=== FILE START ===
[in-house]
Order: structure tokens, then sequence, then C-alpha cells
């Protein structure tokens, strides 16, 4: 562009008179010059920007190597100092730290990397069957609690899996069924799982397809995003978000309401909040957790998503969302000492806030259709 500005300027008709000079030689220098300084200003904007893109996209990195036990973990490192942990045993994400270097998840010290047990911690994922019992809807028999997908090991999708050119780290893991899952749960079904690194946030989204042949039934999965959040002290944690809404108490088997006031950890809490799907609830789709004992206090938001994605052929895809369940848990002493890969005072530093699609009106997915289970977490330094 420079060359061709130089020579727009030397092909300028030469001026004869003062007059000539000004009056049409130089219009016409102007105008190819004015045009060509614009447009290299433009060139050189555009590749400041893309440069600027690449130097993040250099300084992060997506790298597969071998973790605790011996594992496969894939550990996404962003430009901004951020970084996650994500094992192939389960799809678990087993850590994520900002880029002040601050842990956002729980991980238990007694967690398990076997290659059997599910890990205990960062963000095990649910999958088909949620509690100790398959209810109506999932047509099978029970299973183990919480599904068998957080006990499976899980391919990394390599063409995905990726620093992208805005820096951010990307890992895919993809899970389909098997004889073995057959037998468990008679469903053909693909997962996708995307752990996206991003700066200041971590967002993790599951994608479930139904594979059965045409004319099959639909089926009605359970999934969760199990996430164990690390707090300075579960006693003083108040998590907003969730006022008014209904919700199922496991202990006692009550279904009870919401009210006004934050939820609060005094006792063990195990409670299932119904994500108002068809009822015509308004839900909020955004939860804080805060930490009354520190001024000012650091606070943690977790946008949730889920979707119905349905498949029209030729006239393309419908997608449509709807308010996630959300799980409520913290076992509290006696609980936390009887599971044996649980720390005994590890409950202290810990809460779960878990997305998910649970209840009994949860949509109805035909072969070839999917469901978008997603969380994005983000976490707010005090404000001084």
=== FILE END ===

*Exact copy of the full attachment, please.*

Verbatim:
[in-house]
Order: structure tokens, then sequence, then C-alpha cells
């Protein structure tokens, strides 16, 4: 562009008179010059920007190597100092730290990397069957609690899996069924799982397809995003978000309401909040957790998503969302000492806030259709 500005300027008709000079030689220098300084200003904007893109996209990195036990973990490192942990045993994400270097998840010290047990911690994922019992809807028999997908090991999708050119780290893991899952749960079904690194946030989204042949039934999965959040002290944690809404108490088997006031950890809490799907609830789709004992206090938001994605052929895809369940848990002493890969005072530093699609009106997915289970977490330094 420079060359061709130089020579727009030397092909300028030469001026004869003062007059000539000004009056049409130089219009016409102007105008190819004015045009060509614009447009290299433009060139050189555009590749400041893309440069600027690449130097993040250099300084992060997506790298597969071998973790605790011996594992496969894939550990996404962003430009901004951020970084996650994500094992192939389960799809678990087993850590994520900002880029002040601050842990956002729980991980238990007694967690398990076997290659059997599910890990205990960062963000095990649910999958088909949620509690100790398959209810109506999932047509099978029970299973183990919480599904068998957080006990499976899980391919990394390599063409995905990726620093992208805005820096951010990307890992895919993809899970389909098997004889073995057959037998468990008679469903053909693909997962996708995307752990996206991003700066200041971590967002993790599951994608479930139904594979059965045409004319099959639909089926009605359970999934969760199990996430164990690390707090300075579960006693003083108040998590907003969730006022008014209904919700199922496991202990006692009550279904009870919401009210006004934050939820609060005094006792063990195990409670299932119904994500108002068809009822015509308004839900909020955004939860804080805060930490009354520190001024000012650091606070943690977790946008949730889920979707119905349905498949029209030729006239393309419908997608449509709807308010996630959300799980409520913290076992509290006696609980936390009887599971044996649980720390005994590890409950202290810990809460779960878990997305998910649970209840009994949860949509109805035909072969070839999917469901978008997603969380994005983000976490707010005090404000001084």